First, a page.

If you were a child in the 1980s you may have a deeper appreciation for the occult than most. Sure every generation has its own stories; it appeals to our curious nature and desire to touch a piece of the unknown. But every now and then some kind of mass hysteria is born out of that usually harmless fear, and we get swept up in the fight between good and evil. Suddenly the spooky characters from our books and movies step out of our nightmares and become tangible threats.
Maybe not tangible to us, specifically…..but definitely to our friend’s cousin’s friend who had that bad experience one time with the Ouija Board and needed an exorcism. What if we are next?!
I mentioned before that during my mom’s “maybe I’m a Jehovah’s Witness” phase my own Ouija Board was banished to the garage. This was a half-hearted effort, really. A small part of her must have suspected that she could change her mind. Or maybe it was a compromise since it had been a Christmas present from my parents only a few months earlier.
Yes, my parents gave me that Ouija Board for Christmas. I no doubt spent hours alone in my room trying to conjure up spirits with it, and apparently this didn’t feel right to Denise (the Jehovah’s Witness who visited my house every Thursday to convince my mom she might be one of the Elite).
But no one planned a bonfire or asked me to turn in my Beatles tapes, so I handed it over with little fanfare. Explaining to me that concentrating on spirits leaves me open to demon possession was the most religious conversation I may have ever had with my mother while growing up.
Meanwhile somewhere in Illinois my husband was at youth group listening to records being played backwards. His tape collection? Mike Warnke, the Satanist high priest turned Christian evangelist. Of course he wasn’t really ever a Satanic high priest, but they didn’t know that yet. He made a lot of money telling fantastic tales labeled as truth.
Satanists were everywhere, and Christians are nothing if not imaginative.
The trouble with mixing stories of the occult and Christian evangelism is that it fits too well. Outside of church these are just scary stories that offer inspiration for teenage boys to sneak into cemeteries at night, and something for tween girls to fantasize about before puberty hits. Occult games and stories were a staple at slumber parties before our interests turned toward boys.
Imagine going to Sunday school the next morning and being shamed for it. And in the world of gods, demons, and angels…..the idea that light as a feather stiff as a board might be dangerous to our very souls doesn’t seem so terribly absurd after all.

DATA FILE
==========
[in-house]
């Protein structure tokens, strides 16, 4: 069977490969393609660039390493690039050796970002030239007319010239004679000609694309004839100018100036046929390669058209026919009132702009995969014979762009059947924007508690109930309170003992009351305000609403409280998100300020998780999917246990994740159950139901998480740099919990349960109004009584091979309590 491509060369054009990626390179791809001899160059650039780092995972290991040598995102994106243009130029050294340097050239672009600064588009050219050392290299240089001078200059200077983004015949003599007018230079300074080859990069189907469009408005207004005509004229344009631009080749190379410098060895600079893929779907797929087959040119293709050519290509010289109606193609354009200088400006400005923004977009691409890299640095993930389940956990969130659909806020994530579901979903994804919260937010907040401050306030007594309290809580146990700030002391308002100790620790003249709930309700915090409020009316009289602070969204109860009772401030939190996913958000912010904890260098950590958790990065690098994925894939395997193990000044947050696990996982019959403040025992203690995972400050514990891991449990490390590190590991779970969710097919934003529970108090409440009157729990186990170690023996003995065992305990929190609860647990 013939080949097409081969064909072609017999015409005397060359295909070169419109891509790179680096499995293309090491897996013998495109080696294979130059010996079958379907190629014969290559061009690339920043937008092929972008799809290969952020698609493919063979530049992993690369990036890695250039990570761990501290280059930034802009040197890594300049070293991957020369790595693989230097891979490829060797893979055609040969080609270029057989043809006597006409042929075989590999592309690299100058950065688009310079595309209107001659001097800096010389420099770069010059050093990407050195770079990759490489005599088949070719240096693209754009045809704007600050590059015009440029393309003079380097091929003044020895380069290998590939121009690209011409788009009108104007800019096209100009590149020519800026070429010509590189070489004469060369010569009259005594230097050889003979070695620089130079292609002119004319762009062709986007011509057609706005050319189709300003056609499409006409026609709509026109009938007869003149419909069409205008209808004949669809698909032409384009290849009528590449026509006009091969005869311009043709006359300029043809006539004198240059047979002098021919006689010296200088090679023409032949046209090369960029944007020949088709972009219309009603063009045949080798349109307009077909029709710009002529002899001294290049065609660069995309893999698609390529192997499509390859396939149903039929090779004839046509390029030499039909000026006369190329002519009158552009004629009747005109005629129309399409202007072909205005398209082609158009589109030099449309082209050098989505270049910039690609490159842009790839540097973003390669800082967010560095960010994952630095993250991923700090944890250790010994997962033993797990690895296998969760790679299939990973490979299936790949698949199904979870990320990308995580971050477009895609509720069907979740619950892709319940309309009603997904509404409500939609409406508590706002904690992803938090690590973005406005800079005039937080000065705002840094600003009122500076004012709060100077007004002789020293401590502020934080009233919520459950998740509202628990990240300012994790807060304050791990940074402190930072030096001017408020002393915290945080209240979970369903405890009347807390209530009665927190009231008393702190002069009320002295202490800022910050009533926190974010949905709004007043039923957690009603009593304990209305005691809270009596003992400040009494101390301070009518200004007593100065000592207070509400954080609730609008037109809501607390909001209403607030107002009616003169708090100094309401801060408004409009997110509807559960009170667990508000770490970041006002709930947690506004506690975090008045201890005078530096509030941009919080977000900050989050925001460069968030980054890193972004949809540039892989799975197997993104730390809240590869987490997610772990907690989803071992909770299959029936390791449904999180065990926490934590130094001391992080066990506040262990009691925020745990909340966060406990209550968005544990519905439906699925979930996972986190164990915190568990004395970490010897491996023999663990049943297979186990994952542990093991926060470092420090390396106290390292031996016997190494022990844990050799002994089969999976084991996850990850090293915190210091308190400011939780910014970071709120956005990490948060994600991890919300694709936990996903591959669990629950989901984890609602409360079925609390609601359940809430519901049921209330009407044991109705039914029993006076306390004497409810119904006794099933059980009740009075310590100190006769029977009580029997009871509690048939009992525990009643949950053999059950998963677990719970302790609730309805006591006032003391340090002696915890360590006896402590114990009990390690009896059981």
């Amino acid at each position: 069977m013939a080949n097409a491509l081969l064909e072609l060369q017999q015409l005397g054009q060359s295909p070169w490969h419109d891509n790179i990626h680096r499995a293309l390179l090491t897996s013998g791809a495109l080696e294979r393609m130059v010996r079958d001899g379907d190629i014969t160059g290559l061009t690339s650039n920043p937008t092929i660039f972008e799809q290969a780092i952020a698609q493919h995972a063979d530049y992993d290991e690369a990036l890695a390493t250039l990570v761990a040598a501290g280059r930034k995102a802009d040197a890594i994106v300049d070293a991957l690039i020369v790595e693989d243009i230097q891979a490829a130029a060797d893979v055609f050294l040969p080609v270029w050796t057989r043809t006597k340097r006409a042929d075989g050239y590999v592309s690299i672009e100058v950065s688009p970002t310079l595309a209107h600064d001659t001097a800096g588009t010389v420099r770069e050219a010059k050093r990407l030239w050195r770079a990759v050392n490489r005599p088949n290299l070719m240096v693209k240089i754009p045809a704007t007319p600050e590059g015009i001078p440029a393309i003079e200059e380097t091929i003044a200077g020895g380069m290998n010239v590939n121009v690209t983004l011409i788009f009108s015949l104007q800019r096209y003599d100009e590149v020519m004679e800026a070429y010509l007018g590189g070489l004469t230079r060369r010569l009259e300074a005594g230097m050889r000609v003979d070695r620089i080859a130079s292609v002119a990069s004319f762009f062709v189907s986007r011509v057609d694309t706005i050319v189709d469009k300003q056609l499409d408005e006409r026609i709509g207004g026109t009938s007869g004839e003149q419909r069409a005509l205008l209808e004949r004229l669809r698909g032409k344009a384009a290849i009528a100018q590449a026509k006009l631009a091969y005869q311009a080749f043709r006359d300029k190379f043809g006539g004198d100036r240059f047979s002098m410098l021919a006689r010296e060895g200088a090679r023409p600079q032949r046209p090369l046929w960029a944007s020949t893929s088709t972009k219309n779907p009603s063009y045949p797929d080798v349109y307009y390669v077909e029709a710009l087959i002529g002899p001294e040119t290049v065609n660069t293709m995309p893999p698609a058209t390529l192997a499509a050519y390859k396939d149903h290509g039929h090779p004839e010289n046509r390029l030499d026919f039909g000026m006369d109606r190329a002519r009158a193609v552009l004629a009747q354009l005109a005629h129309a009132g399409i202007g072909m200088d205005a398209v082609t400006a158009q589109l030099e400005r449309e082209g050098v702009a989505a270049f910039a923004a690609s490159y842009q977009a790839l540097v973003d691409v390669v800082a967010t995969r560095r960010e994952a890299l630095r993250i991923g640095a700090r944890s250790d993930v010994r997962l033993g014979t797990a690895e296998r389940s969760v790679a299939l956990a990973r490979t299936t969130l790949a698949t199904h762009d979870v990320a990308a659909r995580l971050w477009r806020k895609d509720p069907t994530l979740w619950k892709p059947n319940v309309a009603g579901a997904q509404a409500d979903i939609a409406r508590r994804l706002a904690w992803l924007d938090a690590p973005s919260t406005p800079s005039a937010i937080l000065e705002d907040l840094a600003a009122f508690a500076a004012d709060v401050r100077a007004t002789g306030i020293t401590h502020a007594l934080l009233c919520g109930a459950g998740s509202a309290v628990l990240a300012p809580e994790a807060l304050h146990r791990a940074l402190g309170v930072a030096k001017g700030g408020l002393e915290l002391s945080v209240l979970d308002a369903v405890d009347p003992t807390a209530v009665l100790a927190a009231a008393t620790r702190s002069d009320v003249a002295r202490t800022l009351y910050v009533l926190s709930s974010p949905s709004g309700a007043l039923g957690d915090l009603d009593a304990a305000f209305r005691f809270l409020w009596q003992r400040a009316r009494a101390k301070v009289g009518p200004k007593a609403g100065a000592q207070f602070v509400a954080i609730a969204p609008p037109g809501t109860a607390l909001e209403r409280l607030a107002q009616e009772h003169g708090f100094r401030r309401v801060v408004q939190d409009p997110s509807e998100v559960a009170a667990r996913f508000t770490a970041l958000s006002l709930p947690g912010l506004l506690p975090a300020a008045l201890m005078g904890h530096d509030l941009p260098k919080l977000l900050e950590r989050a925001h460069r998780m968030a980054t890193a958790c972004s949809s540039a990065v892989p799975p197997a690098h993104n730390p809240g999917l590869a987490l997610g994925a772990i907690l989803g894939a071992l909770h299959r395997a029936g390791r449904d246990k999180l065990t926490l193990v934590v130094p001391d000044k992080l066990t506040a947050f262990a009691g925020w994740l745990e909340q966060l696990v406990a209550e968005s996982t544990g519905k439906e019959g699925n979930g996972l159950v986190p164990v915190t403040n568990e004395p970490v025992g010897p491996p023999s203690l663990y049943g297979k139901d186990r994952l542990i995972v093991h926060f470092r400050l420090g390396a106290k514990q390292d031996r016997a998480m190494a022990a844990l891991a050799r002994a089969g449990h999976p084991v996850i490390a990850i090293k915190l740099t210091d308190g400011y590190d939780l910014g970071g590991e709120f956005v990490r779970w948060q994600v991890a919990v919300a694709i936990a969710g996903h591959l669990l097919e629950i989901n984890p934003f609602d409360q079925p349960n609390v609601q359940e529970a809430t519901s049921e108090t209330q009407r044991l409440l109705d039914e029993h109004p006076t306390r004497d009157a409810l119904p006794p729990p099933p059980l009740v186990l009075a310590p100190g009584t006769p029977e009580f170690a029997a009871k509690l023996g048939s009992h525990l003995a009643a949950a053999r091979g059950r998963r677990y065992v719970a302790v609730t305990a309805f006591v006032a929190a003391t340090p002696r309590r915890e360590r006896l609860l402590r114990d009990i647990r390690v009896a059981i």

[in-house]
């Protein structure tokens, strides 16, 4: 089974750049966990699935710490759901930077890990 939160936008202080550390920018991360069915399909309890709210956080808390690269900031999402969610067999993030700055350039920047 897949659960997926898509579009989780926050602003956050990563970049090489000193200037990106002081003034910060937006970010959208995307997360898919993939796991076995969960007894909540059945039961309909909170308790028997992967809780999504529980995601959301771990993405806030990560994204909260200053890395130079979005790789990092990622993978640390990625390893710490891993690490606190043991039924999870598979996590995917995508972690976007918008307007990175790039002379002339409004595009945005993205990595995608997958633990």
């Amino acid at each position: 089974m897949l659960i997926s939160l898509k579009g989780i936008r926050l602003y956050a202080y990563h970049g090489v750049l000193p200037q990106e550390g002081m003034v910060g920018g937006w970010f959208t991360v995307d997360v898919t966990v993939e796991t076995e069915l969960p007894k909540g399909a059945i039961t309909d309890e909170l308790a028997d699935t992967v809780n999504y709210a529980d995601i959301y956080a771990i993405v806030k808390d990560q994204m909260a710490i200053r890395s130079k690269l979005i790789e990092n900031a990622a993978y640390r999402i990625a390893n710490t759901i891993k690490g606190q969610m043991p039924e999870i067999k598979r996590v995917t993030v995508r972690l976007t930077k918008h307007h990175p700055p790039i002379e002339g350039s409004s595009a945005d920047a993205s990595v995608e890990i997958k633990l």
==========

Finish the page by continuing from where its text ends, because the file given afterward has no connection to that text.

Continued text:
Next thing you know, tweens and teens everywhere are on constant guard against Satan and his quest to penetrate our very minds. We are always one ungodly thought away from waking up trapped inside our own body, desperately trying to master the fine art of willing the words “help me” to appear across our skin.
But kids are often only reacting to what the adults are feeding them. In predictable Salem Witch Trial fashion, the 1980s saw accusations of satanic abuse popping up everywhere. Suddenly adults were recalling long lost memories of black robes and infant sacrifice, and groups of children were pointing at anyone for everything from levitation to spiking their Kool-Aid with blood. And people were buying it.
You know the cannibals who carry around severed fingers (I guess in case their blood sugar drops)? I hardly ever worry about them kidnapping me anymore. But in the 1980s my parents owned one of those vans with a bed in back, and I used to imagine what horrors must have taken place on that bed before they bought it. It was pretty much the official satanic kidnapping mobile, right? Were the lingering demons responsible for my motion sickness? Is that why, even today, I am terrified of feeling nauseous?
Maybe I have repressed the memories of my parents’ cult ceremonies. That seems to be the obvious conclusion.
Religion is supposed to reduce fear by introducing us to a hero who looks after us and even defeats death. Which would be great if it were true; and if it didn’t come with all the other baggage that is at least as terrifying as anything that existed before we asked Jesus into our hearts. The fact that so many horror films have a religious theme is not coincidence.
I used to believe satanic worshipers and demons were an actual threat that only Jesus could protect me from. Now that my shield is down, what are they waiting for? The next round of religious witch hunts?
I don’t know. But I do know that I managed to listen to Twisted Sister and still graduate high school without drinking the blood of a goat even once. Is that proof of god? Maybe. It’s better than at least half the evidence I’ve heard this week alone. But there is one thing I know for certain: Those of us who survived the ’80s without a single episode of demonic possession weren’t ungodly or even unlucky.
We were clearly invincible.